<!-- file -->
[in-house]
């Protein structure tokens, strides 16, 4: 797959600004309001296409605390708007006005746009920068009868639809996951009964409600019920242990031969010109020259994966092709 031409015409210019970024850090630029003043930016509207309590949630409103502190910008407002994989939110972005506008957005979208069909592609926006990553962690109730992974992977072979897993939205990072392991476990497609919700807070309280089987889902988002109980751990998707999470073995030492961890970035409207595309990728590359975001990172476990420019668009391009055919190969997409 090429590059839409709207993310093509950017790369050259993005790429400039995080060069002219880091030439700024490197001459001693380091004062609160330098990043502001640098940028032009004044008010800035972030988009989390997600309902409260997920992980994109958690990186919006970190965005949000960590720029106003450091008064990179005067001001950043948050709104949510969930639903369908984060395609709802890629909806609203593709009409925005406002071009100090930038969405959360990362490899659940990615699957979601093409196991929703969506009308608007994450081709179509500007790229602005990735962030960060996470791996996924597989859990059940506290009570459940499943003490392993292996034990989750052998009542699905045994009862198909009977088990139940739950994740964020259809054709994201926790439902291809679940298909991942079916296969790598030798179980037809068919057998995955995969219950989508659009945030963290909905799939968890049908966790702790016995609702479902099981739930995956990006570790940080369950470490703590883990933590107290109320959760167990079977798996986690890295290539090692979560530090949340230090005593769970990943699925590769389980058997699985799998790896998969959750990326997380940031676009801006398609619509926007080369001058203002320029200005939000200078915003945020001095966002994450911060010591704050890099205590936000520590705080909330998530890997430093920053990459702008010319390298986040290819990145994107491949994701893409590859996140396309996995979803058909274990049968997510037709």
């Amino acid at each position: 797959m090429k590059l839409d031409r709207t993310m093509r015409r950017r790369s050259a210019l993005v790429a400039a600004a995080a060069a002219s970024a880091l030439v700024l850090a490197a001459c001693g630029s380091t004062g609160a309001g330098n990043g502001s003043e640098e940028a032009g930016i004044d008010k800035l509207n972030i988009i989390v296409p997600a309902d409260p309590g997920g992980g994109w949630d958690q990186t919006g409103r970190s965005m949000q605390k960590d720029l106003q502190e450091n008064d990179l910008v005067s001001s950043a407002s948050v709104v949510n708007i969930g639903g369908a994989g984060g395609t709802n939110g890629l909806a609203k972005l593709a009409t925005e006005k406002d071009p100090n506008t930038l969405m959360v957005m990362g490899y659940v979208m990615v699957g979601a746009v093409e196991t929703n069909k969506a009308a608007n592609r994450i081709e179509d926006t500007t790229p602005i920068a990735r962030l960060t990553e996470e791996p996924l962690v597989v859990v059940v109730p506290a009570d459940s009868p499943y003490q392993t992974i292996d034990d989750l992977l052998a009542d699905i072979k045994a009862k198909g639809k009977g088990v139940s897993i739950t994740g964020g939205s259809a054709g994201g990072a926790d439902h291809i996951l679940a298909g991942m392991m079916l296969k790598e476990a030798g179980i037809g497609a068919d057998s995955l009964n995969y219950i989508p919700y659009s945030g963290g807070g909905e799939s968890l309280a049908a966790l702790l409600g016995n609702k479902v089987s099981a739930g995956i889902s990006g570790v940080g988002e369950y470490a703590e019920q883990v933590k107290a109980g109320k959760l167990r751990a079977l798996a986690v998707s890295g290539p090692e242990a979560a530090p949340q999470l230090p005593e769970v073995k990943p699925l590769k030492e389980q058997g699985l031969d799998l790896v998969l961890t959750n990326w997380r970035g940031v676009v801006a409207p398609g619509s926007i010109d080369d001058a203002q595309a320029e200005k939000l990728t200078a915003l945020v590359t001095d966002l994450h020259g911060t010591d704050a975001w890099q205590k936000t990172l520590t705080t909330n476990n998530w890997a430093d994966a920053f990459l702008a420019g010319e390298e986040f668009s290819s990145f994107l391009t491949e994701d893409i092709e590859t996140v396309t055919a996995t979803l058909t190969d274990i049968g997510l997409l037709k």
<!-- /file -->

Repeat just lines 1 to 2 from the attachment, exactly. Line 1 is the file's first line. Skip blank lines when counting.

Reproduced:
[in-house]
């Protein structure tokens, strides 16, 4: 797959600004309001296409605390708007006005746009920068009868639809996951009964409600019920242990031969010109020259994966092709 031409015409210019970024850090630029003043930016509207309590949630409103502190910008407002994989939110972005506008957005979208069909592609926006990553962690109730992974992977072979897993939205990072392991476990497609919700807070309280089987889902988002109980751990998707999470073995030492961890970035409207595309990728590359975001990172476990420019668009391009055919190969997409 090429590059839409709207993310093509950017790369050259993005790429400039995080060069002219880091030439700024490197001459001693380091004062609160330098990043502001640098940028032009004044008010800035972030988009989390997600309902409260997920992980994109958690990186919006970190965005949000960590720029106003450091008064990179005067001001950043948050709104949510969930639903369908984060395609709802890629909806609203593709009409925005406002071009100090930038969405959360990362490899659940990615699957979601093409196991929703969506009308608007994450081709179509500007790229602005990735962030960060996470791996996924597989859990059940506290009570459940499943003490392993292996034990989750052998009542699905045994009862198909009977088990139940739950994740964020259809054709994201926790439902291809679940298909991942079916296969790598030798179980037809068919057998995955995969219950989508659009945030963290909905799939968890049908966790702790016995609702479902099981739930995956990006570790940080369950470490703590883990933590107290109320959760167990079977798996986690890295290539090692979560530090949340230090005593769970990943699925590769389980058997699985799998790896998969959750990326997380940031676009801006398609619509926007080369001058203002320029200005939000200078915003945020001095966002994450911060010591704050890099205590936000520590705080909330998530890997430093920053990459702008010319390298986040290819990145994107491949994701893409590859996140396309996995979803058909274990049968997510037709």